Updated on April 15, 2015
Mystic Aquarium in Mystic, Connecticut packs in quite a punch. It has a one-acre outdoor habitat which consists of three interconnected pools holding more than 750,000 gallons of water, making it one of the largest outdoor beluga whale exhibits in the United States.
I visited the aquarium during a time of the year when the temperature was way down and the mountain peaks of New England were dusted with powdery snow. Not exactly hike-friendly if you are not into snowshoeing or ice-climbing. And that’s one of the reason why we decided to go say hello to our fellow creatures from the sea-world. But after spending a day there I realized how educational and fun the place is and why it makes sense to go there in any season.
My second favorite exhibit in the Aquarium happened to be the African Penguins which have now become an endangered species. More on them in my next post.
Updated on April 5, 2011
The days are growing shorter, boots of various colors and sizes are again becoming fashionable (and necessary) while the supermarkets are busy stacking brightly packaged tins of peppermint cocoa and gingerbread houses – yes, summer’s officially over and so is autumn. There’s nothing I enjoy more than the four seasons of New England. But as I get ready to welcome winter, I look back on the seasons gone by.
Here’s a couple of photos from our summer hike to West Rattlesnake Mountain in Holderness, New Hampshire. In the first picture, you see a storm-cloud forming in the distance. Not long after, it started pouring and we had to run back to the trailhead as fast as we could. The second picture is from a look-out point on the same mountain. The heavenly combination of blue skies and bluer lakes, tall trees and bare mountain tops is a common sight in northeast America where every hike is rewarded by a stunning view and not just from the top!
Updated on December 15, 2010
James West’s “Point of View” is a larger than life bronze sculpture depicting George Washington negotiating with the Seneca leader Guyasuta atop Mount Washington in Pittsburgh.
Since today is Thanksgiving Day I thought of posting something in keeping with the origin of this holiday. On second thoughts, I could have doodled a turkey and blogged about baked brussel sprouts but the Barefoot Contessa beat me to it.
Every now and then I want to write about an offbeat destination in Connecticut, which doesn’t get the attention it deserves when it comes to tourism.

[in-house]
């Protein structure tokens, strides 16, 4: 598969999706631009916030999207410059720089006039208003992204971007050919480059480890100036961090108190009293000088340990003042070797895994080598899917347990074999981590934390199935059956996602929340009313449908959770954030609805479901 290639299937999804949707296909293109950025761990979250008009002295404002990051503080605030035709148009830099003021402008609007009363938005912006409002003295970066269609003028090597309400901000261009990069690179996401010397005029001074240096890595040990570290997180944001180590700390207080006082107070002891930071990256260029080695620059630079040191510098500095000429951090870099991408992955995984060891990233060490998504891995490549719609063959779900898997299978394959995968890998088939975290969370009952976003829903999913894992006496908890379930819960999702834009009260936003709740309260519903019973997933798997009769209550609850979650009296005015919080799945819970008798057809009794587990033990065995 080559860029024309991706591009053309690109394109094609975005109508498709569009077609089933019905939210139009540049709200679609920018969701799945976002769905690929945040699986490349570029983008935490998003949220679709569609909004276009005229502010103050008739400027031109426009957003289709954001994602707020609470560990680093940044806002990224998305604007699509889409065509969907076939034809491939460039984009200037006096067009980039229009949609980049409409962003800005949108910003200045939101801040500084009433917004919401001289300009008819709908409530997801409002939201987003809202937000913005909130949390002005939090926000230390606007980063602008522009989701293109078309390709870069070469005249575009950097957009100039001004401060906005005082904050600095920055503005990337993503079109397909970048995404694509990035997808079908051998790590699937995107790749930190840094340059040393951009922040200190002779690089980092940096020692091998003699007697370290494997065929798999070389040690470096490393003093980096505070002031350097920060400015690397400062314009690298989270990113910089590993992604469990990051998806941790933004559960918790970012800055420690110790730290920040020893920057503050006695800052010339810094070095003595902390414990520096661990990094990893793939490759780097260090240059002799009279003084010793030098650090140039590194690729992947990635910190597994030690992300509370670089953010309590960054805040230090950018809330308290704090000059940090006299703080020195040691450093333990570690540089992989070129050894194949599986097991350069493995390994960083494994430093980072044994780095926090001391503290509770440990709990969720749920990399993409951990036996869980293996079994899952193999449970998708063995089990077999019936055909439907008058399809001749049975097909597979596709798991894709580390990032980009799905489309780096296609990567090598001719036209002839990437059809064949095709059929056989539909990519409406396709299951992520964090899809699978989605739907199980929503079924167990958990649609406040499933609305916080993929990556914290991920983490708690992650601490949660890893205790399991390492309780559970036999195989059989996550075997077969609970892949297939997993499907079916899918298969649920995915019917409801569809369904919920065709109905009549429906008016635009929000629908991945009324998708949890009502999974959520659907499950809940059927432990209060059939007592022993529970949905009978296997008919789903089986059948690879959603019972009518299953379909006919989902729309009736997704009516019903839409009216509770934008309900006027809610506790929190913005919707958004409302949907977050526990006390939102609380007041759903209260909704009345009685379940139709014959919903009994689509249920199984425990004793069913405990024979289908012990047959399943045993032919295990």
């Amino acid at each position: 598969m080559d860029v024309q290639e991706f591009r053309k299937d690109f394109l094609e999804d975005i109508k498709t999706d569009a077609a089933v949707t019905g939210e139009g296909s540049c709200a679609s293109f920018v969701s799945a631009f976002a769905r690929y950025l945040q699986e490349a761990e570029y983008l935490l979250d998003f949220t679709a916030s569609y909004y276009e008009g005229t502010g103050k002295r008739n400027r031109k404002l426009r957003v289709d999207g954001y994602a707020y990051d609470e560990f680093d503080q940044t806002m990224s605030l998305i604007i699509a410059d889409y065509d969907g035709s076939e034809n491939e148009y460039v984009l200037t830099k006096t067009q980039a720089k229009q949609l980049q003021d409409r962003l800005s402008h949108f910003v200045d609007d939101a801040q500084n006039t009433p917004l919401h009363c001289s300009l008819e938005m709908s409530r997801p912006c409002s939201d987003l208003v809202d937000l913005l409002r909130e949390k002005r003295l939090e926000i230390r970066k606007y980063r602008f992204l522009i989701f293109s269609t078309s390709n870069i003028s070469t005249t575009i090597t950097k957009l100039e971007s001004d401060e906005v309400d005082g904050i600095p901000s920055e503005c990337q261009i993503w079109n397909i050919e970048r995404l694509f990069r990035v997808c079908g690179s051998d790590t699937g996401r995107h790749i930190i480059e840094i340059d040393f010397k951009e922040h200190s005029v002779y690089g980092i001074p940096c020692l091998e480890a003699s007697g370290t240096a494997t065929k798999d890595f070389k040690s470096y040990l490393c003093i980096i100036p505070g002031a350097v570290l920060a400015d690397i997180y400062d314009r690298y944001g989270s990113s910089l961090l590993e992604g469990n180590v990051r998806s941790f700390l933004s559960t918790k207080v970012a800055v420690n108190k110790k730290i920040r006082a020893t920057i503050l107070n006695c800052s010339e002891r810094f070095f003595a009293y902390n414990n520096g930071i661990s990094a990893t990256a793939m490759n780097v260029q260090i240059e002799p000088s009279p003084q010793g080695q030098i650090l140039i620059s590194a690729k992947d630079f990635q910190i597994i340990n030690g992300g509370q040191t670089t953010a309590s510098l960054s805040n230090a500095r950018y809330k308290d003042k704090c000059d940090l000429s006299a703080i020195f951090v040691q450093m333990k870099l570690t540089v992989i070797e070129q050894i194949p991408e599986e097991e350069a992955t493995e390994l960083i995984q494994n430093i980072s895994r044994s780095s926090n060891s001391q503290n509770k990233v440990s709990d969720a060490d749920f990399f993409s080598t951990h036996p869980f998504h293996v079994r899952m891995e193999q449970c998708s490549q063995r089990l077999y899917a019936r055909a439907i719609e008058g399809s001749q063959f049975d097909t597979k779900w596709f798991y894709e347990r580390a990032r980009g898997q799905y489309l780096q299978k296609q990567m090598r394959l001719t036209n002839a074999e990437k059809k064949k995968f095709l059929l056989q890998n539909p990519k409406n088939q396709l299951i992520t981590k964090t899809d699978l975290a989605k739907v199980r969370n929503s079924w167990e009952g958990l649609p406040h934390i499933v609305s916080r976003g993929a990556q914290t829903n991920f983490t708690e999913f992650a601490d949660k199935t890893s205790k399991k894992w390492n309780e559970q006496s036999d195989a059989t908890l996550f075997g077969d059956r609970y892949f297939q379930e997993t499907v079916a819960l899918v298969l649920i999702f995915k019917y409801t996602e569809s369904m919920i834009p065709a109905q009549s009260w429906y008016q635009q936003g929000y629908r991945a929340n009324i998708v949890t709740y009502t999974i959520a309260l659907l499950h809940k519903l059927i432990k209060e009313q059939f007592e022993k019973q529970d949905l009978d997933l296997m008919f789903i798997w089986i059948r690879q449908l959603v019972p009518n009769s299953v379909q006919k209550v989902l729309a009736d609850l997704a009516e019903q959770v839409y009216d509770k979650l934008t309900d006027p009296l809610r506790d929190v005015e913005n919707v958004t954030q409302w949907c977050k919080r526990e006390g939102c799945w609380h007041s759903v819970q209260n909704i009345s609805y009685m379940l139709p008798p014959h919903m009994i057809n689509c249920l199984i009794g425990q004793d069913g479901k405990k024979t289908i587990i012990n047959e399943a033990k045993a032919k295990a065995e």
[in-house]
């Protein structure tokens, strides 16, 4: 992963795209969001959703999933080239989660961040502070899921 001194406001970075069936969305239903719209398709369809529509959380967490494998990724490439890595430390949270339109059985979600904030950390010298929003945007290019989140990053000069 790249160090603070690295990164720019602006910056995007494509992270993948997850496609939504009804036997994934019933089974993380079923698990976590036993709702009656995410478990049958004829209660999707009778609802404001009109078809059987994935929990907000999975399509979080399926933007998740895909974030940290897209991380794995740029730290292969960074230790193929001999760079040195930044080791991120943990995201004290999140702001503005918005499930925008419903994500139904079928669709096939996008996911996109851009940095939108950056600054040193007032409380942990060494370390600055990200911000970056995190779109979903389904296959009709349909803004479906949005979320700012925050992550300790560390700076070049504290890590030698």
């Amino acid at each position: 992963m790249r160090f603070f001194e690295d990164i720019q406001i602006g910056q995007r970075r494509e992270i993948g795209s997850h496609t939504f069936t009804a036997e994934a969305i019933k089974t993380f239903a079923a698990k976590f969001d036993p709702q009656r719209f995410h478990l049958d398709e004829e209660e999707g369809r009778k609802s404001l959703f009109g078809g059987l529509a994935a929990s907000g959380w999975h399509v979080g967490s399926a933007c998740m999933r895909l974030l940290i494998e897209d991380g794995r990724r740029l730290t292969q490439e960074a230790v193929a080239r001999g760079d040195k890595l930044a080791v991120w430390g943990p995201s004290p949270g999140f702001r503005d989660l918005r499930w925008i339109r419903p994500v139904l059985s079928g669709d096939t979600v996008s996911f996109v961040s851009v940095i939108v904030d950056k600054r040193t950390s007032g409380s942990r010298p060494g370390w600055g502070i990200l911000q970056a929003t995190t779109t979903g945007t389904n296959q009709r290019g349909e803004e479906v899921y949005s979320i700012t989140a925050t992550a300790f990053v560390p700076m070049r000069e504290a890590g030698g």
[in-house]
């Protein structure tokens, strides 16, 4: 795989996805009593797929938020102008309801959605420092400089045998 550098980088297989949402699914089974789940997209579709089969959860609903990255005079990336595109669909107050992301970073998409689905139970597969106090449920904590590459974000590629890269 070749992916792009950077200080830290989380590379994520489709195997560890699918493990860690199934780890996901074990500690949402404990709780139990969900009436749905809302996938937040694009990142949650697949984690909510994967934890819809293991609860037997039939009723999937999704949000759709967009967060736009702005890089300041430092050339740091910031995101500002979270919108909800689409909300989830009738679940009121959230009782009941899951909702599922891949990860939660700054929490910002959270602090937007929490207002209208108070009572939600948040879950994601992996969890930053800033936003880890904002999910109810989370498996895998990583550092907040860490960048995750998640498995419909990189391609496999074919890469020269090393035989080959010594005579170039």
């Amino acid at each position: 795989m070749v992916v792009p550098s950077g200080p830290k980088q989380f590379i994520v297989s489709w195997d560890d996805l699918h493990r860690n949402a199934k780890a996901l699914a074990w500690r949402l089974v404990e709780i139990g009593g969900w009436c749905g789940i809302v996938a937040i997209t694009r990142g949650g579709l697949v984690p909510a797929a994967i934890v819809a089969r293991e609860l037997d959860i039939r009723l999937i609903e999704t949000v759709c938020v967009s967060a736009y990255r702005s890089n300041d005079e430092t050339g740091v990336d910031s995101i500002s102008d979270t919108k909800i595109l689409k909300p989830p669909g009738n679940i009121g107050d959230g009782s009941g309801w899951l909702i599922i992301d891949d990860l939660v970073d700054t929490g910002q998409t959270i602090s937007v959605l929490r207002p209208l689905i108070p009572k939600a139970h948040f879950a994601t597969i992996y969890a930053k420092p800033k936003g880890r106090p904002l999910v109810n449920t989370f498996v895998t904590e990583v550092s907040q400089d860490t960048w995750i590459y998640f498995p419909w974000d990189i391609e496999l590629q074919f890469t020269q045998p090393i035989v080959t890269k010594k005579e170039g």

If you want expansive views of New England and a touch of Scotland, you should consider paying a visit to Connecticut’s Silver City, Meriden. The city was the hub of manufacturing in the 1800’s and among other things, silver was one of the key products, which explains the nickname.
Hubbard Park, the largest municipal park in New England is located here. Designed by none other than Frederick Law Olmsted of the famed Central Park in Manhattan,the main attraction of the park is Castle Craig which has a stone slab dedication that dates back to 29th October 1900 and reads as follows: “Castle Craig Tower stands 32 feet high on 976 foot east peak in Meriden’s Olmsted designed Hubbard Park. It has the distinction of being the highest point within 25 miles of the coast from Maine to Florida. Its design origins are clouded. Some say its native trap rock construction resembles Norman watchtowers on Europe’s Rhine River while others claim it was modeled and named after an ancient castle in Scotland.”
The castle is the ultimate lookout point, especially in autumn. For miles beyond, all you can see is the scattering of red, gold and orange against the clear blue sky. Apart from a road which is open from May through October from 10 A.M. to 5:00 P.M., there are quite a few hiking trails in the park, one of which lead up to the castle. Entry is free and pets are welcome.
With or without the vibrant colors of fall foliage, the place is well worth a visit.
If you ask me, the best thing about traveling by train is that you can wear your shoes and keep them on for the entire journey. Nope, not the free Wi-Fi or the scenery or even the dining and wining. For me, it’s all about the shoes. I can ignore the delays and the added travel time. At least I don’t have to take off my shoes and put them in a bin. I don’t care if I am standing behind somebody like George Clooney from ‘Up in the Air’. No matter how efficiently you do it, there is no graceful way of taking off your shoes and walking around in your socks in public.
But my favorite mode of travel remains the never-out-of-style road trip. You stop when you want, there’s no limit to the number of things you can carry, you can pack five different types of sunscreen and all your boots. Just dump them in the trunk and you are good to go! It helps that I love driving and USA has an amazing network of well-maintained interstate highways, one of the best in the world.
It’s not always about traveling from point A to point B (unless it’s for business or something urgent); when it comes to vacation travel, what also matters is how you get there.